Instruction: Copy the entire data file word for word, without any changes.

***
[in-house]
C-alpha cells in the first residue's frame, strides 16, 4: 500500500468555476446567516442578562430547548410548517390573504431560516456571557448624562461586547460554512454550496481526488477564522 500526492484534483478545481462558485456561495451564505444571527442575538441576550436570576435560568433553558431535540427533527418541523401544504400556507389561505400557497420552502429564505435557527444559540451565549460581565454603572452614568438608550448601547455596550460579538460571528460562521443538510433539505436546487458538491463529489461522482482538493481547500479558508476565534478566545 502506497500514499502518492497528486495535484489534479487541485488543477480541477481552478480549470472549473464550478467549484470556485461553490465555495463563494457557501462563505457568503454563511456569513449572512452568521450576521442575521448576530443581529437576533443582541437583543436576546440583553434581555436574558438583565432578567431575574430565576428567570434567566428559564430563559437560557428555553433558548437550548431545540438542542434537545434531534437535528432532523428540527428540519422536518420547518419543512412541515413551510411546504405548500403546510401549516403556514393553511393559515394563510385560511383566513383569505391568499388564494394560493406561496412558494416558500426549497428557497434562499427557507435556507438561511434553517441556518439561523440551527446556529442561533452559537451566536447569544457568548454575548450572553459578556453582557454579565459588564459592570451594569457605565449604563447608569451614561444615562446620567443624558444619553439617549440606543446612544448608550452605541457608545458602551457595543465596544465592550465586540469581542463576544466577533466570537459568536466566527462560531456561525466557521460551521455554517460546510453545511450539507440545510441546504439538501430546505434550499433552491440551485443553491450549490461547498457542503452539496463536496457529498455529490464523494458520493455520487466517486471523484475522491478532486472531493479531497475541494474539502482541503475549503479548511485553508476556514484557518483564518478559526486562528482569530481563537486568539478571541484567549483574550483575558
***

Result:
[in-house]
C-alpha cells in the first residue's frame, strides 16, 4: 500500500468555476446567516442578562430547548410548517390573504431560516456571557448624562461586547460554512454550496481526488477564522 500526492484534483478545481462558485456561495451564505444571527442575538441576550436570576435560568433553558431535540427533527418541523401544504400556507389561505400557497420552502429564505435557527444559540451565549460581565454603572452614568438608550448601547455596550460579538460571528460562521443538510433539505436546487458538491463529489461522482482538493481547500479558508476565534478566545 502506497500514499502518492497528486495535484489534479487541485488543477480541477481552478480549470472549473464550478467549484470556485461553490465555495463563494457557501462563505457568503454563511456569513449572512452568521450576521442575521448576530443581529437576533443582541437583543436576546440583553434581555436574558438583565432578567431575574430565576428567570434567566428559564430563559437560557428555553433558548437550548431545540438542542434537545434531534437535528432532523428540527428540519422536518420547518419543512412541515413551510411546504405548500403546510401549516403556514393553511393559515394563510385560511383566513383569505391568499388564494394560493406561496412558494416558500426549497428557497434562499427557507435556507438561511434553517441556518439561523440551527446556529442561533452559537451566536447569544457568548454575548450572553459578556453582557454579565459588564459592570451594569457605565449604563447608569451614561444615562446620567443624558444619553439617549440606543446612544448608550452605541457608545458602551457595543465596544465592550465586540469581542463576544466577533466570537459568536466566527462560531456561525466557521460551521455554517460546510453545511450539507440545510441546504439538501430546505434550499433552491440551485443553491450549490461547498457542503452539496463536496457529498455529490464523494458520493455520487466517486471523484475522491478532486472531493479531497475541494474539502482541503475549503479548511485553508476556514484557518483564518478559526486562528482569530481563537486568539478571541484567549483574550483575558